(HealthDay News) – The size of a region of brain white matter known as the left arcuate fasciculus, which connects language regions of the brain, is associated with poor pre-reading skills in kindergarteners and an increased risk of dyslexia, according to a study published in the Aug. 14 issue of The Journal of Neuroscience.
Zeynep M. Saygin, PhD, from the Massachusetts Institute of Technology in Cambridge, and colleagues performed magnetic resonance imaging on 40 kindergartners who had been assessed for pre-reading skills and had received little or no reading instruction.
The researchers found a significant and positive correlation between the volume of the left arcuate fasciculus and higher composite scores of phonological awareness, the ability to identify and manipulate the sounds of language. The left arcuate fasciculus connects Broca’s area, which is involved in speech production, and Wernicke’s area, which is involved in understanding written and spoken language, according to the study.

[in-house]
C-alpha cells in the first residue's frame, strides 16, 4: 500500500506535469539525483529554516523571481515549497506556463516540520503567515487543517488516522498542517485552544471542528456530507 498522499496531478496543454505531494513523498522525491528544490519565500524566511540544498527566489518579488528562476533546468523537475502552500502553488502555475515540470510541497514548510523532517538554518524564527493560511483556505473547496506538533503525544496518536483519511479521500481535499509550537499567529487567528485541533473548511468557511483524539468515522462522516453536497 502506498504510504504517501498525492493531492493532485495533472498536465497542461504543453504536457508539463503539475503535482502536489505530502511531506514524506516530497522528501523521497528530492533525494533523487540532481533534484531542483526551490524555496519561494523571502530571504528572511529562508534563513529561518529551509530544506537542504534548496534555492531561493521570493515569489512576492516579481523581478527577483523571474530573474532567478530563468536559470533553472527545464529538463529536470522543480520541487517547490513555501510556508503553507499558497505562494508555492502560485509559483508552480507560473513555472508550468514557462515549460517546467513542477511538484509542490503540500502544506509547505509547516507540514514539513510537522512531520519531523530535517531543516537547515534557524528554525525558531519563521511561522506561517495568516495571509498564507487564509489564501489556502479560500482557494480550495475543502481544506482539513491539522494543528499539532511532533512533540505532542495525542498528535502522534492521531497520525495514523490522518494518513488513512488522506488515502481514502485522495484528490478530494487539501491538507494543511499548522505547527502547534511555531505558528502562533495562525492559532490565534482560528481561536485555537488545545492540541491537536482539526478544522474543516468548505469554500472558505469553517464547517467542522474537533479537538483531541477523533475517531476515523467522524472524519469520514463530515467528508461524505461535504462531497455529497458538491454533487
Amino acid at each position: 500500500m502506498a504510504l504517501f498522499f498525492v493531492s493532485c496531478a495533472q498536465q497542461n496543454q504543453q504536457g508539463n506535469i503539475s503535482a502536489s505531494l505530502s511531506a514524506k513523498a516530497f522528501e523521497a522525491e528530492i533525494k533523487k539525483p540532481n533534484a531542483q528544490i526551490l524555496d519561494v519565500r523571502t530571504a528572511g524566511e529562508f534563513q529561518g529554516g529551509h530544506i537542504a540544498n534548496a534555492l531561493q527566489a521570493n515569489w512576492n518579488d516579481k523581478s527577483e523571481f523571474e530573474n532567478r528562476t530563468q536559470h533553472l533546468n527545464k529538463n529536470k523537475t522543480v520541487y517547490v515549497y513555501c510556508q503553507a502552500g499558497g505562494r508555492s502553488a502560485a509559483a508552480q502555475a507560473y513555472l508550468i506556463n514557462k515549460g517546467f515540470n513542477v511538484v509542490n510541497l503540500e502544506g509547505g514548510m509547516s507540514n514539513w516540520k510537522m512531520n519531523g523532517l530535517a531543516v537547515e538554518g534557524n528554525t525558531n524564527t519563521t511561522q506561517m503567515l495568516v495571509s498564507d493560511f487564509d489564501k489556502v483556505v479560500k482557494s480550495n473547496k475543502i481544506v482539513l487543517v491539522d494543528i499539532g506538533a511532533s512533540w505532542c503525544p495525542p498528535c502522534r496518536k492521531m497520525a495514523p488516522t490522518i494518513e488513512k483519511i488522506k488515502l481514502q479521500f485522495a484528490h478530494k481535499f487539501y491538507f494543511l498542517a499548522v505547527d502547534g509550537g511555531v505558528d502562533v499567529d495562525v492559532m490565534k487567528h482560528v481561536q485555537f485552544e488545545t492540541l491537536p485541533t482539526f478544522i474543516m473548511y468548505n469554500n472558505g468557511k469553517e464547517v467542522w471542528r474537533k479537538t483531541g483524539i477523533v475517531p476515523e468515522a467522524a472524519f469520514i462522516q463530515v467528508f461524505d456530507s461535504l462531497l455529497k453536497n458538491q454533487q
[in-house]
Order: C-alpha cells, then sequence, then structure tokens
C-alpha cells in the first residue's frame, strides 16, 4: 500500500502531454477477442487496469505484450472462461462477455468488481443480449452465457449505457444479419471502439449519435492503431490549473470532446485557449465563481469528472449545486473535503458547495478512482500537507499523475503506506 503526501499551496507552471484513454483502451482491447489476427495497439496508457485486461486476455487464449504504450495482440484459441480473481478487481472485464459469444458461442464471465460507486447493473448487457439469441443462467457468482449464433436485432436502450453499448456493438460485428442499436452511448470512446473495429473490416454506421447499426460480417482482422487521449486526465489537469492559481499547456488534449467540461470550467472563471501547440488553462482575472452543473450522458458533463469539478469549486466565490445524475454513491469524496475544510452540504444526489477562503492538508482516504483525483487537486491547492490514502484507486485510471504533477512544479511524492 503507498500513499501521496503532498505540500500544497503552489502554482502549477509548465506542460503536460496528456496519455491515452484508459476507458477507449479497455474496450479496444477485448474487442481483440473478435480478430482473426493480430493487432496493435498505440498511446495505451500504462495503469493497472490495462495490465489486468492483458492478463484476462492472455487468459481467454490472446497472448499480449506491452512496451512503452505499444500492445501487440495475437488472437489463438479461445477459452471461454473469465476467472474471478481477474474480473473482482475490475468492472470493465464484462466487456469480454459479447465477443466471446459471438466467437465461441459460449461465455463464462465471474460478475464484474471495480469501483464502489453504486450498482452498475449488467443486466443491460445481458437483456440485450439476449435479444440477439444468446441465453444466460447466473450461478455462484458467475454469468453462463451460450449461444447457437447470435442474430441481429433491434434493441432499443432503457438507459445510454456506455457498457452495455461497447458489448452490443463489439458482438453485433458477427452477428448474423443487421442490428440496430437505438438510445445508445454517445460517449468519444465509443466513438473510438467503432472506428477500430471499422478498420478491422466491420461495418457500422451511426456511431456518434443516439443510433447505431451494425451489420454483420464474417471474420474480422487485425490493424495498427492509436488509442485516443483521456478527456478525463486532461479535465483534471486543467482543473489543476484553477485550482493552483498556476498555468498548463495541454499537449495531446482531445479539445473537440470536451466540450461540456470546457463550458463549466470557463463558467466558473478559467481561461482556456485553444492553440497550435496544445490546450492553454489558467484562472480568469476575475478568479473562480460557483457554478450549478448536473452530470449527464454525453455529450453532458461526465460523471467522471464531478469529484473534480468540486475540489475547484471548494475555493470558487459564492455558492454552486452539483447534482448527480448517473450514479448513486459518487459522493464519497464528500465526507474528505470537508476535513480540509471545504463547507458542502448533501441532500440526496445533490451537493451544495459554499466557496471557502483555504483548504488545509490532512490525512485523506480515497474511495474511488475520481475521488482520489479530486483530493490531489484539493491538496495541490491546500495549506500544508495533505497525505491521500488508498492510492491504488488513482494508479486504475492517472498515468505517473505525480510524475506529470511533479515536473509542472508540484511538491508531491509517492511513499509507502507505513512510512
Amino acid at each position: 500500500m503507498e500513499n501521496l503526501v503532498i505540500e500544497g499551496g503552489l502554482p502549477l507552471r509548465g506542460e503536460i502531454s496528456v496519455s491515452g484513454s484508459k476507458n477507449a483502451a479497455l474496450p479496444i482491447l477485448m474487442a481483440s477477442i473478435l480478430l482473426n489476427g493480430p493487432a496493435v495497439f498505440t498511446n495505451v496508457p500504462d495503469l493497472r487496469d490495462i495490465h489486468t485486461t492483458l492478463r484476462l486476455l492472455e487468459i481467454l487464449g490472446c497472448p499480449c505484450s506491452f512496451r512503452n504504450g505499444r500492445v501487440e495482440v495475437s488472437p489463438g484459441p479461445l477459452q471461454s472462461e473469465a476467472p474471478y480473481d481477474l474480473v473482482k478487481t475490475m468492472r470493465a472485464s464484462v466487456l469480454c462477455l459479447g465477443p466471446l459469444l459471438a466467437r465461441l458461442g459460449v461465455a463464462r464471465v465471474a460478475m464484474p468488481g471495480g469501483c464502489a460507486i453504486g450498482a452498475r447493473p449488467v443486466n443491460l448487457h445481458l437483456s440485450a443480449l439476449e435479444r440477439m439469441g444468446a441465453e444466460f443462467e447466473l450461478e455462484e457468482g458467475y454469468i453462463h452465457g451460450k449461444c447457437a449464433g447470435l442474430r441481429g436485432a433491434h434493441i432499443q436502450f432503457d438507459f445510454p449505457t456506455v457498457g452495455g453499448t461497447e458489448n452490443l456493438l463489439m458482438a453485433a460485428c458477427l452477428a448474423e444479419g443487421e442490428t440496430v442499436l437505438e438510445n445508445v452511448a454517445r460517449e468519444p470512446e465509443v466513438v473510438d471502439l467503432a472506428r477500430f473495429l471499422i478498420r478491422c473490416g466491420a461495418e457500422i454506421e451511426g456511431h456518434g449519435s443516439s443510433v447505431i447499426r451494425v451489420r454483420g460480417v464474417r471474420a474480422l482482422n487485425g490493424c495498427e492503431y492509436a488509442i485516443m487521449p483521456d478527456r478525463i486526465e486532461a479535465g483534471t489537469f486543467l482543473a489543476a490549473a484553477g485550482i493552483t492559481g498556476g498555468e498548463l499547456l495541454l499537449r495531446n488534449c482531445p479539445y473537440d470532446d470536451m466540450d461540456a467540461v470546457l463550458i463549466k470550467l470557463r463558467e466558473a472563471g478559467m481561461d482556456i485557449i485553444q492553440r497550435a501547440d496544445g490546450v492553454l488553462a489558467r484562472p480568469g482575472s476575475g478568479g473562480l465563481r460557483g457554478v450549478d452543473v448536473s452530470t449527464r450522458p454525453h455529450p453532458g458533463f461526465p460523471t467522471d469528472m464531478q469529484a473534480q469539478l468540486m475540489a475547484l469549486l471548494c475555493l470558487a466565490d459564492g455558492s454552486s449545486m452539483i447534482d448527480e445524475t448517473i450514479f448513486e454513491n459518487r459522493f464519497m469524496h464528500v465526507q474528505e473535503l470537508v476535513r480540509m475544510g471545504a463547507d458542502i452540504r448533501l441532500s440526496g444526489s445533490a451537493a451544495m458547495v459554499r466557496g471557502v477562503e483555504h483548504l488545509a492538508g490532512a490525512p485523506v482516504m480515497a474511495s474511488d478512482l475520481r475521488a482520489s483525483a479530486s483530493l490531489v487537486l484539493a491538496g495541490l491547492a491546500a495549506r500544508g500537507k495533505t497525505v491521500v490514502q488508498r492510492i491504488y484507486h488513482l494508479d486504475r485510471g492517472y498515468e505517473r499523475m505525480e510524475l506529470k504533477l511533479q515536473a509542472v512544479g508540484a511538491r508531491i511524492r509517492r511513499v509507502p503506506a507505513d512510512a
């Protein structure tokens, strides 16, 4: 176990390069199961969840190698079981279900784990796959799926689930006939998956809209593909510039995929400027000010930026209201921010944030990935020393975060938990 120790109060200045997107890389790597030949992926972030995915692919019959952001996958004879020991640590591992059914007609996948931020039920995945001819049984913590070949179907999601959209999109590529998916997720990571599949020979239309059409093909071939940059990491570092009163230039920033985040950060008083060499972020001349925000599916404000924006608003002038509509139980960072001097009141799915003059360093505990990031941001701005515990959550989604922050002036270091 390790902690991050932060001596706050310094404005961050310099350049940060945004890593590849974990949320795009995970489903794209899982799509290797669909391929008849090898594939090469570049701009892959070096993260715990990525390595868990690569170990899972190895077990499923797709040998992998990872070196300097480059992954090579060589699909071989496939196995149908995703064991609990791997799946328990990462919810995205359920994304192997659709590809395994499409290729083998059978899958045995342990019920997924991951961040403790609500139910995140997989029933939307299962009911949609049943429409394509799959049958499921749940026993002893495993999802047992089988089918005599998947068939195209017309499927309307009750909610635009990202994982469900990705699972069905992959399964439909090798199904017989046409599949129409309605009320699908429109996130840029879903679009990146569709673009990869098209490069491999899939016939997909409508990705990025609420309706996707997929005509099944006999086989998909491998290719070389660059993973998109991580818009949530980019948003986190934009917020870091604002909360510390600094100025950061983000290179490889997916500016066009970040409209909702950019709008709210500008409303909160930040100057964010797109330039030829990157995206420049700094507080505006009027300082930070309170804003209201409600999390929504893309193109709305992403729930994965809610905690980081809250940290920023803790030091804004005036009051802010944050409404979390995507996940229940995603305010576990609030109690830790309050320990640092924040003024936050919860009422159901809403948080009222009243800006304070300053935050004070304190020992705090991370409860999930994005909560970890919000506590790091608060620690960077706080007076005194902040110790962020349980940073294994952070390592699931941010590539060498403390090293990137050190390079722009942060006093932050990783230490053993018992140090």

“These findings indicate that the left arcuate fasciculus, which connects anterior and posterior language regions of the human brain, and which has been previously associated with reading ability in older individuals, is already smaller and has less integrity in kindergartners who are at risk for dyslexia because of poor phonological awareness,” Saygin and colleagues conclude.